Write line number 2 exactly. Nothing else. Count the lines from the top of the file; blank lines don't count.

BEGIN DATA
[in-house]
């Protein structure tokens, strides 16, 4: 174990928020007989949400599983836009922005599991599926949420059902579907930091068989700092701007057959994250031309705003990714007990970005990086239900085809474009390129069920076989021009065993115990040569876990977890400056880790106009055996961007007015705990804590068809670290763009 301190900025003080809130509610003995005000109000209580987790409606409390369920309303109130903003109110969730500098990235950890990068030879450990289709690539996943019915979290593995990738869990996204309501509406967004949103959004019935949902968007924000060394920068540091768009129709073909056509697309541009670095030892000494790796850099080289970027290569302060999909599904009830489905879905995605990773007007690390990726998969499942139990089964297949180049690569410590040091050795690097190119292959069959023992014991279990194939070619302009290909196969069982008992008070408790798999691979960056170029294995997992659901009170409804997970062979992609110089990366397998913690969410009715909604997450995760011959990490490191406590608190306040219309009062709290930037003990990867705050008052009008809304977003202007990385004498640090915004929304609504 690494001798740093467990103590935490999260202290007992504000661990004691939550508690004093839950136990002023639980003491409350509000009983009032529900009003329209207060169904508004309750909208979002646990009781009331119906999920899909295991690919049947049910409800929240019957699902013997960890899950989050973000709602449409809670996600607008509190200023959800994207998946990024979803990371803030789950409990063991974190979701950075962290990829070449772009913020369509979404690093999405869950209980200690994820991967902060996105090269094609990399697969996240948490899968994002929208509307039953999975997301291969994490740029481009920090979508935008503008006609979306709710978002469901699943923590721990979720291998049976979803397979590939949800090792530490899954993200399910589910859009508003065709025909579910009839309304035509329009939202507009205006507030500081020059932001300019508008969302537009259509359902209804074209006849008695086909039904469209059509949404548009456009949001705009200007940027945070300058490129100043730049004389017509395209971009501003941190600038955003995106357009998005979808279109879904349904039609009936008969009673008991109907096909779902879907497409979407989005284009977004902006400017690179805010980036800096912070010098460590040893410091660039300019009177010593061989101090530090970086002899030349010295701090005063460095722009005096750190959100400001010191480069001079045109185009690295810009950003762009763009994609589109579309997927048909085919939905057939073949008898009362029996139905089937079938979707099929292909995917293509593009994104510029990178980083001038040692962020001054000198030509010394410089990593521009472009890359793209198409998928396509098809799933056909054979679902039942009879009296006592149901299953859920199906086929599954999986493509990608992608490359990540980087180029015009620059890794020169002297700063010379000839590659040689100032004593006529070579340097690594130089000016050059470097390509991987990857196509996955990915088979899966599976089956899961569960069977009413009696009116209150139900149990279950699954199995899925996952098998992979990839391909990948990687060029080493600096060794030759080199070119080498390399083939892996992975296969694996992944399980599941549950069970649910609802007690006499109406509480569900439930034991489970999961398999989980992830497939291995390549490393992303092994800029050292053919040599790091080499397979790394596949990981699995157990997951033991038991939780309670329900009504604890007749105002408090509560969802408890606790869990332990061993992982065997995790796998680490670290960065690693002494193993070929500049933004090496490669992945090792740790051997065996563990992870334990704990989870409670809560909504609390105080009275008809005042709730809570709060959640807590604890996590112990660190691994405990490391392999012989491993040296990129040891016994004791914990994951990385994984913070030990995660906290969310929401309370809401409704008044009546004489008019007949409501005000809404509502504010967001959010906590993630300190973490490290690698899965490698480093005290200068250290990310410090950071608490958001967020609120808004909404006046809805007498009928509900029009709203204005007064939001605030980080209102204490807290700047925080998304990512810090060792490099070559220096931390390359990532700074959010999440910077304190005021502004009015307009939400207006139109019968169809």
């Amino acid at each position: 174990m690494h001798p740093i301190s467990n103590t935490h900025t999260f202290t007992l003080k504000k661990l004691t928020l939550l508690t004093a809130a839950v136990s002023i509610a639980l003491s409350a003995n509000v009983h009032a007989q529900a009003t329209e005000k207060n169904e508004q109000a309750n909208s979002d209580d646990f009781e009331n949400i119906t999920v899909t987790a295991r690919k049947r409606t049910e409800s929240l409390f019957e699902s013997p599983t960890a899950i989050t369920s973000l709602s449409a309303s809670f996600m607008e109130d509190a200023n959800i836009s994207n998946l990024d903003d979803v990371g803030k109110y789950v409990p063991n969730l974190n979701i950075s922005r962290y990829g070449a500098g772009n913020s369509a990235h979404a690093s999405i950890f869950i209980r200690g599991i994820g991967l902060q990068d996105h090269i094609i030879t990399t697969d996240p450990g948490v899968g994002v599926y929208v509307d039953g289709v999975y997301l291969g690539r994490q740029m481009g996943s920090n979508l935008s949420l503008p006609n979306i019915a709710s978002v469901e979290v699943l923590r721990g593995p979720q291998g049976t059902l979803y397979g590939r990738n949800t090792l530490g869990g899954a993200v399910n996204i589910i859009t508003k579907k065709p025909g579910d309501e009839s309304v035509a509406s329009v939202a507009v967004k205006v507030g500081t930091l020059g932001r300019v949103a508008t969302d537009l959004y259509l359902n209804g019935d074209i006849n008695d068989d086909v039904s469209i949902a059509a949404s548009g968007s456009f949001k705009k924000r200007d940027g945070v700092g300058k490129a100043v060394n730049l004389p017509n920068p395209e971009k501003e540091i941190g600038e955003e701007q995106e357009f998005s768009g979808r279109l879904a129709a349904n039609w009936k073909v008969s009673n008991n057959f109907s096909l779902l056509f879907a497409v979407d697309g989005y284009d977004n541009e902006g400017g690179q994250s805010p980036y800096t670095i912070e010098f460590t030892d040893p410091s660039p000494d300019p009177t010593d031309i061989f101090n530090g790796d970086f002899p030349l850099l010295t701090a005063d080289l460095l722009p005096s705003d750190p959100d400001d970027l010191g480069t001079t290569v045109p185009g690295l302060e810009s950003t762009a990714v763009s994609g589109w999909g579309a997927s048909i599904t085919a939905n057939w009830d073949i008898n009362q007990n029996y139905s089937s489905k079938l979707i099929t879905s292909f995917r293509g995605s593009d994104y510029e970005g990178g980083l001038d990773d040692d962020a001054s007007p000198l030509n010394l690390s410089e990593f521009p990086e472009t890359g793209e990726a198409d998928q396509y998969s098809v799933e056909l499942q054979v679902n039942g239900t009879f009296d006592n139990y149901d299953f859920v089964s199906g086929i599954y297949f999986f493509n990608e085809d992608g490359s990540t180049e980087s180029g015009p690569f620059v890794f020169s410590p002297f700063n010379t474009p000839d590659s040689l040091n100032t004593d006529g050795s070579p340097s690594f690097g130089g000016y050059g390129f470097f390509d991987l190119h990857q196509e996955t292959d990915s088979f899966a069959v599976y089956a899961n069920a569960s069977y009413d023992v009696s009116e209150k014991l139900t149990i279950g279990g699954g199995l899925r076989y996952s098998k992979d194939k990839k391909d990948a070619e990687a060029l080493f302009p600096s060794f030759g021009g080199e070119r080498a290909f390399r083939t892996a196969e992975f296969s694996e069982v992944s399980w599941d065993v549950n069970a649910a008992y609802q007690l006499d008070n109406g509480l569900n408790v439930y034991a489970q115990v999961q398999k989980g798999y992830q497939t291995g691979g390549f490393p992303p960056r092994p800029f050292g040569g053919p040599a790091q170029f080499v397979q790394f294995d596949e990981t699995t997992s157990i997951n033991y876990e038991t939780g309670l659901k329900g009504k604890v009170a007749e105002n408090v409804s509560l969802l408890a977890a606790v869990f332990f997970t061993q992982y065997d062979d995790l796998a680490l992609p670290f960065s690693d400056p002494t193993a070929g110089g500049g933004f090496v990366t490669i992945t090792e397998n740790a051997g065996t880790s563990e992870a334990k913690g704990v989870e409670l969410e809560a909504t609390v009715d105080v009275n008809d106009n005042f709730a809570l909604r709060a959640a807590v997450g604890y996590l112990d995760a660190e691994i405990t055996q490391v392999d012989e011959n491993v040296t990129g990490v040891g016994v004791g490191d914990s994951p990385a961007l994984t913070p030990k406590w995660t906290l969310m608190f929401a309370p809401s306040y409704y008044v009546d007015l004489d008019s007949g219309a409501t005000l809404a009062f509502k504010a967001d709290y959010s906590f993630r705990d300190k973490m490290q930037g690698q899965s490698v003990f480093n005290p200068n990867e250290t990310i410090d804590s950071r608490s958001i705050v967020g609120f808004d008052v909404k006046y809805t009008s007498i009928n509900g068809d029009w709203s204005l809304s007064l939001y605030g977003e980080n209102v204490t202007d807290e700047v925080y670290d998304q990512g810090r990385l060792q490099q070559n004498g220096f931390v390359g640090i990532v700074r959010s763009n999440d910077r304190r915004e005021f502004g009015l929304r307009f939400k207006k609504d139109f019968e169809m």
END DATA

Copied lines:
């Protein structure tokens, strides 16, 4: 174990928020007989949400599983836009922005599991599926949420059902579907930091068989700092701007057959994250031309705003990714007990970005990086239900085809474009390129069920076989021009065993115990040569876990977890400056880790106009055996961007007015705990804590068809670290763009 301190900025003080809130509610003995005000109000209580987790409606409390369920309303109130903003109110969730500098990235950890990068030879450990289709690539996943019915979290593995990738869990996204309501509406967004949103959004019935949902968007924000060394920068540091768009129709073909056509697309541009670095030892000494790796850099080289970027290569302060999909599904009830489905879905995605990773007007690390990726998969499942139990089964297949180049690569410590040091050795690097190119292959069959023992014991279990194939070619302009290909196969069982008992008070408790798999691979960056170029294995997992659901009170409804997970062979992609110089990366397998913690969410009715909604997450995760011959990490490191406590608190306040219309009062709290930037003990990867705050008052009008809304977003202007990385004498640090915004929304609504 690494001798740093467990103590935490999260202290007992504000661990004691939550508690004093839950136990002023639980003491409350509000009983009032529900009003329209207060169904508004309750909208979002646990009781009331119906999920899909295991690919049947049910409800929240019957699902013997960890899950989050973000709602449409809670996600607008509190200023959800994207998946990024979803990371803030789950409990063991974190979701950075962290990829070449772009913020369509979404690093999405869950209980200690994820991967902060996105090269094609990399697969996240948490899968994002929208509307039953999975997301291969994490740029481009920090979508935008503008006609979306709710978002469901699943923590721990979720291998049976979803397979590939949800090792530490899954993200399910589910859009508003065709025909579910009839309304035509329009939202507009205006507030500081020059932001300019508008969302537009259509359902209804074209006849008695086909039904469209059509949404548009456009949001705009200007940027945070300058490129100043730049004389017509395209971009501003941190600038955003995106357009998005979808279109879904349904039609009936008969009673008991109907096909779902879907497409979407989005284009977004902006400017690179805010980036800096912070010098460590040893410091660039300019009177010593061989101090530090970086002899030349010295701090005063460095722009005096750190959100400001010191480069001079045109185009690295810009950003762009763009994609589109579309997927048909085919939905057939073949008898009362029996139905089937079938979707099929292909995917293509593009994104510029990178980083001038040692962020001054000198030509010394410089990593521009472009890359793209198409998928396509098809799933056909054979679902039942009879009296006592149901299953859920199906086929599954999986493509990608992608490359990540980087180029015009620059890794020169002297700063010379000839590659040689100032004593006529070579340097690594130089000016050059470097390509991987990857196509996955990915088979899966599976089956899961569960069977009413009696009116209150139900149990279950699954199995899925996952098998992979990839391909990948990687060029080493600096060794030759080199070119080498390399083939892996992975296969694996992944399980599941549950069970649910609802007690006499109406509480569900439930034991489970999961398999989980992830497939291995390549490393992303092994800029050292053919040599790091080499397979790394596949990981699995157990997951033991038991939780309670329900009504604890007749105002408090509560969802408890606790869990332990061993992982065997995790796998680490670290960065690693002494193993070929500049933004090496490669992945090792740790051997065996563990992870334990704990989870409670809560909504609390105080009275008809005042709730809570709060959640807590604890996590112990660190691994405990490391392999012989491993040296990129040891016994004791914990994951990385994984913070030990995660906290969310929401309370809401409704008044009546004489008019007949409501005000809404509502504010967001959010906590993630300190973490490290690698899965490698480093005290200068250290990310410090950071608490958001967020609120808004909404006046809805007498009928509900029009709203204005007064939001605030980080209102204490807290700047925080998304990512810090060792490099070559220096931390390359990532700074959010999440910077304190005021502004009015307009939400207006139109019968169809």